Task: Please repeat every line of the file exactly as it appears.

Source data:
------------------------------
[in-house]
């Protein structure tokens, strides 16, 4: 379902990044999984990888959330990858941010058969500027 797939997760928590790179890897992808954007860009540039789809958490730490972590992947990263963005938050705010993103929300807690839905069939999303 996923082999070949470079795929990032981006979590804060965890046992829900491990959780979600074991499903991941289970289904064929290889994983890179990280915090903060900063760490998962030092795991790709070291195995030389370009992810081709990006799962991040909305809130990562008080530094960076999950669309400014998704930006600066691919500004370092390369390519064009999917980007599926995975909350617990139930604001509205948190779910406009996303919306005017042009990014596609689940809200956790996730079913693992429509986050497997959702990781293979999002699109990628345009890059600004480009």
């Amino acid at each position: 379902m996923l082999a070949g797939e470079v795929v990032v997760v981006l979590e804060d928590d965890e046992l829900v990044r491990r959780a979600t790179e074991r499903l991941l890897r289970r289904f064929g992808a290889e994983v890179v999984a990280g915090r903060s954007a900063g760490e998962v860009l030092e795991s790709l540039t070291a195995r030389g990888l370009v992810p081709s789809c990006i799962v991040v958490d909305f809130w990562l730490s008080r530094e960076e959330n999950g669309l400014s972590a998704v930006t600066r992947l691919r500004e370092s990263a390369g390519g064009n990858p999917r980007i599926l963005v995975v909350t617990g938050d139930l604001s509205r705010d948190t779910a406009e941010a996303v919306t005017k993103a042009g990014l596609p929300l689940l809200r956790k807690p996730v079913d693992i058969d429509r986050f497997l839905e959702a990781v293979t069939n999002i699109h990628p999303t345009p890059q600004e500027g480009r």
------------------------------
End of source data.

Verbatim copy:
[in-house]
């Protein structure tokens, strides 16, 4: 379902990044999984990888959330990858941010058969500027 797939997760928590790179890897992808954007860009540039789809958490730490972590992947990263963005938050705010993103929300807690839905069939999303 996923082999070949470079795929990032981006979590804060965890046992829900491990959780979600074991499903991941289970289904064929290889994983890179990280915090903060900063760490998962030092795991790709070291195995030389370009992810081709990006799962991040909305809130990562008080530094960076999950669309400014998704930006600066691919500004370092390369390519064009999917980007599926995975909350617990139930604001509205948190779910406009996303919306005017042009990014596609689940809200956790996730079913693992429509986050497997959702990781293979999002699109990628345009890059600004480009």
């Amino acid at each position: 379902m996923l082999a070949g797939e470079v795929v990032v997760v981006l979590e804060d928590d965890e046992l829900v990044r491990r959780a979600t790179e074991r499903l991941l890897r289970r289904f064929g992808a290889e994983v890179v999984a990280g915090r903060s954007a900063g760490e998962v860009l030092e795991s790709l540039t070291a195995r030389g990888l370009v992810p081709s789809c990006i799962v991040v958490d909305f809130w990562l730490s008080r530094e960076e959330n999950g669309l400014s972590a998704v930006t600066r992947l691919r500004e370092s990263a390369g390519g064009n990858p999917r980007i599926l963005v995975v909350t617990g938050d139930l604001s509205r705010d948190t779910a406009e941010a996303v919306t005017k993103a042009g990014l596609p929300l689940l809200r956790k807690p996730v079913d693992i058969d429509r986050f497997l839905e959702a990781v293979t069939n999002i699109h990628p999303t345009p890059q600004e500027g480009r």